One of the major theoretic frameworks through which human development is studied is a process-oriented model involving selection, optimization, and compensation. These three processes each provide accounts for methods by which gains are maximized and losses minimized throughout the lifespan, and in particular during later life. These processes can be cast within the framework of dynamical systems theory and then modeled using differential equations. The current article will review basic tenets of selection, optimization, and compensation whilst introducing language and concepts from dynamical systems. Four categories of interindividual differences and intraindividual variability in dynamics are then described and discussed in the context of selection, optimization, and compensation.

The manuscript of this article accepted for publication can be downloaded as a PDF. This article may not exactly replicate the final version published in The Journal of Gerontopsychology and Geriatric Psychiatry. It is not the copy of record.

The Interactive Effects of Estrogen and Progesterone on Changes in Binge Eating Across the Menstrual Cycle

Thursday, May 23rd, 2013

Klump, K. L., Keel, P. K., Racine, S., Burt, S. A., Sisk, C. L., Neale, M., Boker, S. M. & Hu, J. Y. (2013) The Interactive effects of Estrogen and Progesterone on Changes in Binge Eating Across the Menstrual Cycle. Journal of Abnormal Psychology, 122:1, 131–137.

Studies suggest that within-person changes in estrogen and progesterone predict changes in binge eating across the menstrual cycle. However, samples have been extremely small (maximum N = 9), and analyses have not examined the interactive effects of hormones that are critical for changes in food intake in animals. The aims of the current study were to examine ovarian hormone interactions in the prediction of within-subject changes in emotional eating in the largest sample of women to date (N = 196). Participants provided daily ratings of emotional eating and saliva samples for hormone measurement for 45 consecutive days. Results confirmed that changes in ovarian hormones predict changes in emotional eating across the menstrual cycle, with a significant estradiol x progesterone interaction. Emotional eating scores were highest during the midluteal phase, when progesterone peaks and estradiol demonstrates a secondary peak. Findings extend previous work by highlighting significant interactions between estrogen and progesterone that explain midluteal increases in emotional eating. Future work should explore mechanisms (e.g., gene–hormone interactions) that contribute to both within- and between- subjects differences in emotional eating.

The full text of this article can be downloaded from APA Psycnet as a PDF.

Latent Differential Equations with Moderators: Simulation and Application

Wednesday, January 16th, 2013

Hu, Y., Boker, S. M., Neale, M. C. & Klump, K. (in press) Latent Differential Equations with Moderators: Simulation and Application. Psychological Methods

Latent Differential Equations (LDE) is an approach using differential equations to analyze time series data. Due to its recent development, some technique issues critical to performing an LDE model remain. This article provides solutions to some of these issues, and recommends a step-by-step procedure demonstrated on a set of empirical data, which models the interaction between ovarian hormone cycles and emotional eating. Results indicated that emotional eating is self-regulated. For instance, when people have more emotional eating behavior than normal, they will subsequently tend to decrease their emotional eating behavior. In addition, a sudden increase will produce a stronger tendency to decrease than a slow increase. We also found that emotional eating is coupled with the cycle of the ovarian hormone estradiol, and the peak of emotional eating occurs after the peak of estradiol. Self-reported average level of negative affect moderates the frequency of eating regulation and the coupling strength between eating and estradiol. Thus, people with a higher average level of negative affect tend to fluctuate faster in emotional eating, and their eating behavior is more strongly coupled with the hormone estradiol. Permutation tests on these empirical data supported the reliability of using LDE models to detect self-regulation and a coupling effect between two regulatory behaviors.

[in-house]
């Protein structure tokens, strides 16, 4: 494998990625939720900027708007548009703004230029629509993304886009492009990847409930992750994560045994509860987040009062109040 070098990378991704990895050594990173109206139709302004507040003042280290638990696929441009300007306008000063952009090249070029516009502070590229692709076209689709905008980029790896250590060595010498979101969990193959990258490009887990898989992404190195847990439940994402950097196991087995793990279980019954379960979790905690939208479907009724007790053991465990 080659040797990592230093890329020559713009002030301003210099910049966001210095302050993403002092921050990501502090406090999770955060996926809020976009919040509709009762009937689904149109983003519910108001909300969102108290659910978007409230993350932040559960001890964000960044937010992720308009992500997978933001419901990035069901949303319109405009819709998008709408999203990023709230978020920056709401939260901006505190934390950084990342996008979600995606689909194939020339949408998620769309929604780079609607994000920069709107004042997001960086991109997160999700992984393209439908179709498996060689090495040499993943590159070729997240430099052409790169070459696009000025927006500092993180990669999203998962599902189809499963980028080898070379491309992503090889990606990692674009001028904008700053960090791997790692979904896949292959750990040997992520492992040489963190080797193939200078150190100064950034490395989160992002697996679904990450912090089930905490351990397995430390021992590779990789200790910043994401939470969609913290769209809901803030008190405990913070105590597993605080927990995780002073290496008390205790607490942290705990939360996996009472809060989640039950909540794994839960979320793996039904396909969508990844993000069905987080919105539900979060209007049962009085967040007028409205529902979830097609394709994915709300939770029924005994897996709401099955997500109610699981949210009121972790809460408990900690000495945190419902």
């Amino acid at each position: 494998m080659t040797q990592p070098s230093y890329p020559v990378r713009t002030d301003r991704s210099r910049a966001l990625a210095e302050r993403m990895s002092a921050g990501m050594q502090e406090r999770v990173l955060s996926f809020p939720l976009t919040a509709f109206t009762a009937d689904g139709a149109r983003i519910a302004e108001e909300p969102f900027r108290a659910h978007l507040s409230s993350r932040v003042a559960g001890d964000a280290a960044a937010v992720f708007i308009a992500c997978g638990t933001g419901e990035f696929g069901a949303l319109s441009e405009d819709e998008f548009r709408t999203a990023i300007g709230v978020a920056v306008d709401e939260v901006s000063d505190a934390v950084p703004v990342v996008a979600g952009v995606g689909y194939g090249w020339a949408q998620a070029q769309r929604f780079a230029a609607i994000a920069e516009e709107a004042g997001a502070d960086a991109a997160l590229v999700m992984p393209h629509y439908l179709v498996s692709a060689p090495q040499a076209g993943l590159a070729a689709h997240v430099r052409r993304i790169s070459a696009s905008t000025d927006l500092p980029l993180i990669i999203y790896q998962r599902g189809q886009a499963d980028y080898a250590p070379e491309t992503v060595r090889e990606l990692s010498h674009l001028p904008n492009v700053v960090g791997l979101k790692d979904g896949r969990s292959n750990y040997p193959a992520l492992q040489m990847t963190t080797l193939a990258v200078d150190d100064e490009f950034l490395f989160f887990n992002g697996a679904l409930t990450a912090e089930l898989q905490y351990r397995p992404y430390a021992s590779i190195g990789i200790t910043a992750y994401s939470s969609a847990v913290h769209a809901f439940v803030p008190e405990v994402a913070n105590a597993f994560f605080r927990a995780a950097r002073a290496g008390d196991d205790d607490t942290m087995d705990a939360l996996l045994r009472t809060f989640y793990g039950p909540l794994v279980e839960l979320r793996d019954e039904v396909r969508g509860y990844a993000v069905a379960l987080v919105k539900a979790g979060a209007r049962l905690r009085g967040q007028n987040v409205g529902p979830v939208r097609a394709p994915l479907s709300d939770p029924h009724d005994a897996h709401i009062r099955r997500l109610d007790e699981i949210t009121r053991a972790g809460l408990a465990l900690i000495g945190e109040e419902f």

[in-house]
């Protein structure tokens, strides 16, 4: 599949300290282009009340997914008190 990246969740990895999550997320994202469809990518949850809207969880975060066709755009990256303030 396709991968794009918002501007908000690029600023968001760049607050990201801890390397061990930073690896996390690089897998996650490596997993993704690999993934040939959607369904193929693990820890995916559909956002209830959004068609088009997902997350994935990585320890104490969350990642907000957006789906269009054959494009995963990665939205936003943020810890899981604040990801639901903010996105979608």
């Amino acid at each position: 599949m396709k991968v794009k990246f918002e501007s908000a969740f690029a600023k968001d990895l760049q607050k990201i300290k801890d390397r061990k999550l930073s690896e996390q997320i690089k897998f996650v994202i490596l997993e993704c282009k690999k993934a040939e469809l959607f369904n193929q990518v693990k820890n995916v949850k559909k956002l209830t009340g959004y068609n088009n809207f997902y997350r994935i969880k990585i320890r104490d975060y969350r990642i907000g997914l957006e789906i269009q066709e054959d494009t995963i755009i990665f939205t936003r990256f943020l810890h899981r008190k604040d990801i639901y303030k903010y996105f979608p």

The full text of this article can be dowloaded from APA Psycnet as a PDF.

A Differential Equations Model for the Ovarian Hormone Cycle

Monday, December 17th, 2012

Boker, S. M., Neale, M. C. & Klump, K. L. (in press) A Differential Equations Model for the Ovarian Hormone Cycle. In Handbook of Relational Developmental Systems: Emerging Methods and Concepts, P. C. Molenaar, R. Lerner, & K. Newell (Eds). New York: John Wiley & Sons

Dynamical systems models of behavior and regulation have become increasingly popular due to the promise that within-person mechanisms can be modeled and explained. However, it can be difficult to construct differential equation models of regulatory dynamics which test specific theoretically interesting mechanisms. The current chapter uses the example of ovarian hormone regulation and develops a model step by step in order for the model to be able to capture features of observed hormone levels as well as to link parameters of the model to biological mechanisms. Ovarian hormones regulate the monthly female reproductive cycle and have been implicated as having effects on affective states and eating behavior. The three major hormones in this system are estrogen, progesterone, and lutenizing hormone. These hormones are coupled together as a regulatory system. Estrogen level is associated with the release of lutenizing hormone by the hypothalamus. Lutenizing hormone triggers ovulation and the transformation of the dominant follicle into the corpus luteus which in turn produces progesterone. A differential equations model is developed that is biologically plausible and produces nonlinear cycling similar to that seen in a large ongoing daily-measure study of ovarian hormones and eating behavior.

The manuscript of this article accepted for publication can be requested as a pdf file from the first author: Steve Boker.